do i need sd card for raspberry pi

Do I Need an SD Card for Raspberry Pi? (and Why)

While in many aspects the Raspberry Pi is like a small computer, it has no built-in storage. No matter how you want to use it, you’ll need some kind of external storage. But do you really need an SD card? Or are there other options?

Typically, SD cards are used as the main storage for a Raspberry Pi, as it doesn’t come with any internal storage. All models have a dedicated SD card slot for this reason. However, an alternative, available on most models, is to use USB drives instead.

In this article, I’ll help you to understand why you need an SD card, what it does exactly and how to pick the right one for your project. I’ll even show you how to format it and mention the other options.

If you need help getting started on Raspberry Pi, I have an entire course to guide you through your first steps. I’ll help you use the perfect hardware, plug everything in and install your first system. You’ll also do your first projects with me, just to make sure you are ready for the next level. Get all the information on this page if you are interested.

What Does an SD Card Do?

Unfortunately, your Raspberry Pi does not come with any built-in storage, and in order to load the device’s operating system and files, you will need to have a place to store them.

sandisk ultra sd card

Since your Raspberry Pi comes with an SD card slot, getting an SD card is the most convenient option when looking to add external storage.

Be sure to purchase a good quality card (check my benchmark here), and take proper care of it as your Raspberry Pi needs it to function correctly. If your card stops working or runs out of storage, you will need to get a new one or reformat your current one to keep it working.

The SD card slot is located on the back of the Raspberry Pi board

To run your Raspberry Pi, you will need your SD card and load the operating system onto it. This will be done from your computer or laptop, or you can purchase an SD card with the Raspberry Pi operating system already loaded.

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Either way works as long as you have enough storage space and can fit the SD card into your Raspberry Pi.

In addition to running your operating system, the SD card will hold any files you save and any applications you run on your Raspberry Pi that are not included in the operating system.

The SD card is an essential part of your Raspberry Pi, so make sure you have enough storage if you have many files to save after you boot and run your device. The minimum you should consider is 8 GB (more details here).

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Why Should I Use an SD Card and Not Something Else?

Just because you need storage for your Raspberry Pi does not mean using an SD card is mandatory. Though an SD is the best type of storage for your device, the other options include external hard drives or a USB flash drive.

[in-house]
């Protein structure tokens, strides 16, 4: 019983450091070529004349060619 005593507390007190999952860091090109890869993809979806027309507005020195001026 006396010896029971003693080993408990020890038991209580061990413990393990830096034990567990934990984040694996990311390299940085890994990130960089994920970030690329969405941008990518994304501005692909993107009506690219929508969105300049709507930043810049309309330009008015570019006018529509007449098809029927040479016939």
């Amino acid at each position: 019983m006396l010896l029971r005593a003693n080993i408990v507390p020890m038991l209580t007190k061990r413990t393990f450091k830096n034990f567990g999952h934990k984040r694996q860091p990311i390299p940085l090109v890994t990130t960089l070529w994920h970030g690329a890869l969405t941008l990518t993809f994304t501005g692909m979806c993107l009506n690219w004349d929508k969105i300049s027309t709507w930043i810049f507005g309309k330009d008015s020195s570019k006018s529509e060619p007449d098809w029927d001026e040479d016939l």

However, both of these will take up more space than an SD card, and they’re more likely to be removed accidentally, which can potentially corrupt your files. 

The Raspberry Pi Has a SD Card Slot

If you want to hook up a different type of external storage, you will need to use a USB port. This isn’t an issue until you need to add another type of device, in which case, you will be one port down.

In contrast, using an SD card in the SD card slot will leave your ports open for other uses like keyboard, mouse, game controllers, etc.

SD Cards Are Small and Hidden

Another reason to use an SD card instead of a different type of external storage is that they are small, light, and easy to transport. Once you insert an SD card into your Raspberry Pi, you can leave it in there indefinitely without any extremities, which is also the safest way to keep your storage memory safe.

Other types of storage, such as a flash drive, will stick out of your device. Hard drives can be heavy and bulky, making it difficult to store or transport your tiny, lightweight Raspberry Pi. 
We love the compact size of this device, why should we add external storage when the SD card slot accepts SD cards up to 1 TB!

Download the Pi Glossary!
If you are lost in all these new words and abbreviations, request my free Raspberry Pi glossary here (PDF format)!
Download now

Raspberry Pi Expects SD Cards

Finally, some models of the Raspberry Pi do not function properly with a USB storage device. If you do not want to use an SD card, you will need to have a specific model of external drive, and it will take longer to set up your device. Information on compatible devices and drives can be found online.

What Type of SD Card Should You Use?